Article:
“My leadership style is that I trust in my employees and dealers. I listen to their opinions. I always like to be close to the retail market and therefore I keep close to the customer and the dealer, and I always listen to the opinions of the market.”

Satoshi started his career in 1983 after graduating from university and was put in charge of the exportation of spare parts to countries in Europe and Asia. After four years he was assigned to Suzuki Spain where he headed up the sales, after service, and spare parts of Suzuki’s big bikes. “I also oversaw the assembly of Suzuki’s small motorbikes for six years, and during that time I learned a lot and faced many great challenges. One was the problem occurring with the labour unions at the time. I was able to overcome these labour disputes after working with union leaders and continuing to run our operations smoothly.”

After that, he returned to the head office in Japan where he managed the country’s domestic automotive sales, and was then sent on assigned to Suzuki France, where he found himself learning the French language. “The government assigned a French teacher to Suzuki, and I even had homework to finish on the weekends,” he laughs. “I found this period in my career comparatively comfortable because the products were manufactured in Japan and we were not deeply involved with the quality issue that results from some outsourced work. Our main role was to distribute the products throughout France and help our dealers to sell more. I was heading up the marketing and sales division of Suzuki Motorcycle and Automobiles during those years.”

In 2003 Satoshi returned to the Japanese head office to manage the motorcycle export operations, and was then put in charge of Suzuki Philippines, where he was able to make a substantial improvement in production. “In 2009 I succeeded in achieving a 50-per-cent growth in terms of sales when compared to the previous year,” he says proudly.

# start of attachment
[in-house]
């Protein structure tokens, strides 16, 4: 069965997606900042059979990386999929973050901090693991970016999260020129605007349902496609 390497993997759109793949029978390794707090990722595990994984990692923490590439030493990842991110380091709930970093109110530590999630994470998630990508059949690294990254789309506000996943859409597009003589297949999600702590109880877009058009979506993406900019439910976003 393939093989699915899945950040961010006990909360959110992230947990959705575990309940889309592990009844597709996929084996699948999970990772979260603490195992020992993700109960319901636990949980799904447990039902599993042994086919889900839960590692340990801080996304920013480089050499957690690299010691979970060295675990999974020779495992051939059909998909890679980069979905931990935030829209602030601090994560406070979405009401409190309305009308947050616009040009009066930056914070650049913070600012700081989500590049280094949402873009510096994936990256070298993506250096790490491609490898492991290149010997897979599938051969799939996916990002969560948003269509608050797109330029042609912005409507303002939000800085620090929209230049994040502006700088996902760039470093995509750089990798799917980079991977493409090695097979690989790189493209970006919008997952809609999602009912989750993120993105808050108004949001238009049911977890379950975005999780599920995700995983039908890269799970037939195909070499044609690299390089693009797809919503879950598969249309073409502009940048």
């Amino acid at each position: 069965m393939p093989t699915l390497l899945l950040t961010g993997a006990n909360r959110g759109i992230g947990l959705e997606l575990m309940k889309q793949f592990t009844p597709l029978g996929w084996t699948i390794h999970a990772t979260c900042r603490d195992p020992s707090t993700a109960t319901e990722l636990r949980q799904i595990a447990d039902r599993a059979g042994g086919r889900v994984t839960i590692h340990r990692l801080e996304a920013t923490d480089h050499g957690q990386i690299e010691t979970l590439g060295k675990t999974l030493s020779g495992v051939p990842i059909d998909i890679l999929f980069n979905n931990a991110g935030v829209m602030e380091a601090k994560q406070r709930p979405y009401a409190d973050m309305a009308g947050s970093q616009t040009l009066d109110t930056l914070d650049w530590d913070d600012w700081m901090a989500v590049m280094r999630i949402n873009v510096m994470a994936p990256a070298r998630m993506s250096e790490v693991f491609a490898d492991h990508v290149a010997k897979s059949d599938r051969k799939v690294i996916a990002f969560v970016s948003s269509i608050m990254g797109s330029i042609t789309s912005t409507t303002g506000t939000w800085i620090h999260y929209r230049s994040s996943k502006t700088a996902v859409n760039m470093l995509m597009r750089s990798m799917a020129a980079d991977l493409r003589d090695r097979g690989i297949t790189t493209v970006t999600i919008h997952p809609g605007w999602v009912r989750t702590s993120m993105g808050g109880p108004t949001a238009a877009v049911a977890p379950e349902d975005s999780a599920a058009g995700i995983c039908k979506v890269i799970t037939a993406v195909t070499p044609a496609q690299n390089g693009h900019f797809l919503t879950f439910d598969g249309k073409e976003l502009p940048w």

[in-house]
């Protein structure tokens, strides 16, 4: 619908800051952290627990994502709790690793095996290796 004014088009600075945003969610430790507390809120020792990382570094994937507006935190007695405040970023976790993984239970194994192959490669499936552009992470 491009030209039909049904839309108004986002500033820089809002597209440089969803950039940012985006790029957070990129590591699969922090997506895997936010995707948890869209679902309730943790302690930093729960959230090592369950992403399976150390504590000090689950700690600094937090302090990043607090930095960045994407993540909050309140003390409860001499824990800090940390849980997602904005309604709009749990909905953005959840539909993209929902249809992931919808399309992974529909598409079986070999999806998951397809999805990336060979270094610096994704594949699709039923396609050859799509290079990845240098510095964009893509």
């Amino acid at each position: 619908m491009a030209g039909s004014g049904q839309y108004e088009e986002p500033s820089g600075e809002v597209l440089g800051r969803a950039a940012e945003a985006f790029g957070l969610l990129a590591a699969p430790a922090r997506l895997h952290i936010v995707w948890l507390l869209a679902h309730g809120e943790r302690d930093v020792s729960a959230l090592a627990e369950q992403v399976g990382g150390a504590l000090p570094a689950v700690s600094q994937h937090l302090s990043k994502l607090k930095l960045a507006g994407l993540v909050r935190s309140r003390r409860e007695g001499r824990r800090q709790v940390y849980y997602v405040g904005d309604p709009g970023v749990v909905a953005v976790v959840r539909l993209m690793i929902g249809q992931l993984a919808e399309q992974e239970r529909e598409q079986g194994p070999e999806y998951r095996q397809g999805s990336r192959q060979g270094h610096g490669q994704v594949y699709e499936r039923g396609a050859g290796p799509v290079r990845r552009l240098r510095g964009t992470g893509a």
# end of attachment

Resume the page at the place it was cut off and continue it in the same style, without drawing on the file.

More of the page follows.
It wasn’t all smooth sailing as the Philippines is prone to typhoons, which was a big challenge. “We had one situation where we had to stop the production for almost a month due to harsh weather conditions. Luckily, I was able to appoint a project team and to revive and bring the production back to normal within a couple of months after the impact.”

These experiences allowed Satoshi to recognise the importance of risk management and how to implement appropriate strategies. “I also opened a new plant during my time there in the southern part of Manila, doubling sales again in 2012. Nobody believed it would be possible, and I experienced a lot of difficulty and resistance. But after having discussions with local management, employees, and dealers, one by one peoples’ way of thinking started to change. In the first year we achieved a significant increase in sales and people started to believe that our targets could be achieved. Persuading people to have that mindset was the most difficult task.”

In 2013 Satoshi was assigned to Suzuki Thailand, and now three years later, in 2016, he is based in India, working on expanding the production facilities.

Satoshi’s current mandate for the Suzuki motorcycle subsidiary in India is to replicate the success of the brand’s flagship company in the country, Maruti Suzuki. This billion-dollar revenue car manufacturer began its life in 1982 and has been at the epicentre of the automobile revolution in India ever since. Today it produces 1.5 million family-friendly vehicles every single year — a huge feat for the company.